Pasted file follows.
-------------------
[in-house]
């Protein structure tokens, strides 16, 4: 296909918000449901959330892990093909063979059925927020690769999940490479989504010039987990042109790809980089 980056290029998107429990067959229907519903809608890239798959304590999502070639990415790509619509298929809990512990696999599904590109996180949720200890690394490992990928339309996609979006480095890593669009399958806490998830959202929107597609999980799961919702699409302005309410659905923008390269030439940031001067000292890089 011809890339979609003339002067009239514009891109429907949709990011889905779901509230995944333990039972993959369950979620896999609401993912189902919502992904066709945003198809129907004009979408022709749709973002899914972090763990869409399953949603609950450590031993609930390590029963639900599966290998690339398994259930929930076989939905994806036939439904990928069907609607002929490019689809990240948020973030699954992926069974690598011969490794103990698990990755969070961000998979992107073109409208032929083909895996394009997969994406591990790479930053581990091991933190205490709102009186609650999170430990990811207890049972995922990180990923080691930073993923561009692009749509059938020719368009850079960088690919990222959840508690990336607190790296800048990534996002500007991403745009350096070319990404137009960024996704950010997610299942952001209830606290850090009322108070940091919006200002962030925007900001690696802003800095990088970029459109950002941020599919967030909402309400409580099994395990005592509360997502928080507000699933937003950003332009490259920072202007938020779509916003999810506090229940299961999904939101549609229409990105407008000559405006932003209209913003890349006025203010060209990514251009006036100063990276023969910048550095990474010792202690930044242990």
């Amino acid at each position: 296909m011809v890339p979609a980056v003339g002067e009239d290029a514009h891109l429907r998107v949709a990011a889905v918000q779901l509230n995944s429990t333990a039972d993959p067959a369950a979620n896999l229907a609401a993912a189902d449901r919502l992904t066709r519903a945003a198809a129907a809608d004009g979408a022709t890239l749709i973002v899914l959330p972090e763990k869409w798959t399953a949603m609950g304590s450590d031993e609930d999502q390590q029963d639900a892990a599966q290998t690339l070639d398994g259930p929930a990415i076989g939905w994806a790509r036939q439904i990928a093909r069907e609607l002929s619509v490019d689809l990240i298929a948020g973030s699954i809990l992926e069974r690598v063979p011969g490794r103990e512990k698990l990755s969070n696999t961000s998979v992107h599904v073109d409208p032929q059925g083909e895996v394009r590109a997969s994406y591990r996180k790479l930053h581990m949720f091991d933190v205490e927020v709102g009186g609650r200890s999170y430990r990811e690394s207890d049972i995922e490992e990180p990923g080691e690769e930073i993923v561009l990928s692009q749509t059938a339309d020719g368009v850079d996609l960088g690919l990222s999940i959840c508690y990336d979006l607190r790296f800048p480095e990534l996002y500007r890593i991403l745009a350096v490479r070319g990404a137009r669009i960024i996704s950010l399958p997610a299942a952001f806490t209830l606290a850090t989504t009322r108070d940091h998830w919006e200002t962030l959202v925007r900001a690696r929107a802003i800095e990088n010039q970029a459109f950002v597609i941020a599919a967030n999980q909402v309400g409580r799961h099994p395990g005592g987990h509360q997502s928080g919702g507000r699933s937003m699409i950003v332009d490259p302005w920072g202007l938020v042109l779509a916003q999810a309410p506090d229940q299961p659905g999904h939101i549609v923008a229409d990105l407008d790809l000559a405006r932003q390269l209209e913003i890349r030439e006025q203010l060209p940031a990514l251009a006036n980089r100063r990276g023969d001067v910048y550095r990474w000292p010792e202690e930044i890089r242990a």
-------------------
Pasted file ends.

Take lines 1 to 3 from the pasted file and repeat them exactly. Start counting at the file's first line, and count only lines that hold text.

[in-house]
């Protein structure tokens, strides 16, 4: 296909918000449901959330892990093909063979059925927020690769999940490479989504010039987990042109790809980089 980056290029998107429990067959229907519903809608890239798959304590999502070639990415790509619509298929809990512990696999599904590109996180949720200890690394490992990928339309996609979006480095890593669009399958806490998830959202929107597609999980799961919702699409302005309410659905923008390269030439940031001067000292890089 011809890339979609003339002067009239514009891109429907949709990011889905779901509230995944333990039972993959369950979620896999609401993912189902919502992904066709945003198809129907004009979408022709749709973002899914972090763990869409399953949603609950450590031993609930390590029963639900599966290998690339398994259930929930076989939905994806036939439904990928069907609607002929490019689809990240948020973030699954992926069974690598011969490794103990698990990755969070961000998979992107073109409208032929083909895996394009997969994406591990790479930053581990091991933190205490709102009186609650999170430990990811207890049972995922990180990923080691930073993923561009692009749509059938020719368009850079960088690919990222959840508690990336607190790296800048990534996002500007991403745009350096070319990404137009960024996704950010997610299942952001209830606290850090009322108070940091919006200002962030925007900001690696802003800095990088970029459109950002941020599919967030909402309400409580099994395990005592509360997502928080507000699933937003950003332009490259920072202007938020779509916003999810506090229940299961999904939101549609229409990105407008000559405006932003209209913003890349006025203010060209990514251009006036100063990276023969910048550095990474010792202690930044242990």
């Amino acid at each position: 296909m011809v890339p979609a980056v003339g002067e009239d290029a514009h891109l429907r998107v949709a990011a889905v918000q779901l509230n995944s429990t333990a039972d993959p067959a369950a979620n896999l229907a609401a993912a189902d449901r919502l992904t066709r519903a945003a198809a129907a809608d004009g979408a022709t890239l749709i973002v899914l959330p972090e763990k869409w798959t399953a949603m609950g304590s450590d031993e609930d999502q390590q029963d639900a892990a599966q290998t690339l070639d398994g259930p929930a990415i076989g939905w994806a790509r036939q439904i990928a093909r069907e609607l002929s619509v490019d689809l990240i298929a948020g973030s699954i809990l992926e069974r690598v063979p011969g490794r103990e512990k698990l990755s969070n696999t961000s998979v992107h599904v073109d409208p032929q059925g083909e895996v394009r590109a997969s994406y591990r996180k790479l930053h581990m949720f091991d933190v205490e927020v709102g009186g609650r200890s999170y430990r990811e690394s207890d049972i995922e490992e990180p990923g080691e690769e930073i993923v561009l990928s692009q749509t059938a339309d020719g368009v850079d996609l960088g690919l990222s999940i959840c508690y990336d979006l607190r790296f800048p480095e990534l996002y500007r890593i991403l745009a350096v490479r070319g990404a137009r669009i960024i996704s950010l399958p997610a299942a952001f806490t209830l606290a850090t989504t009322r108070d940091h998830w919006e200002t962030l959202v925007r900001a690696r929107a802003i800095e990088n010039q970029a459109f950002v597609i941020a599919a967030n999980q909402v309400g409580r799961h099994p395990g005592g987990h509360q997502s928080g919702g507000r699933s937003m699409i950003v332009d490259p302005w920072g202007l938020v042109l779509a916003q999810a309410p506090d229940q299961p659905g999904h939101i549609v923008a229409d990105l407008d790809l000559a405006r932003q390269l209209e913003i890349r030439e006025q203010l060209p940031a990514l251009a006036n980089r100063r990276g023969d001067v910048y550095r990474w000292p010792e202690e930044i890089r242990a």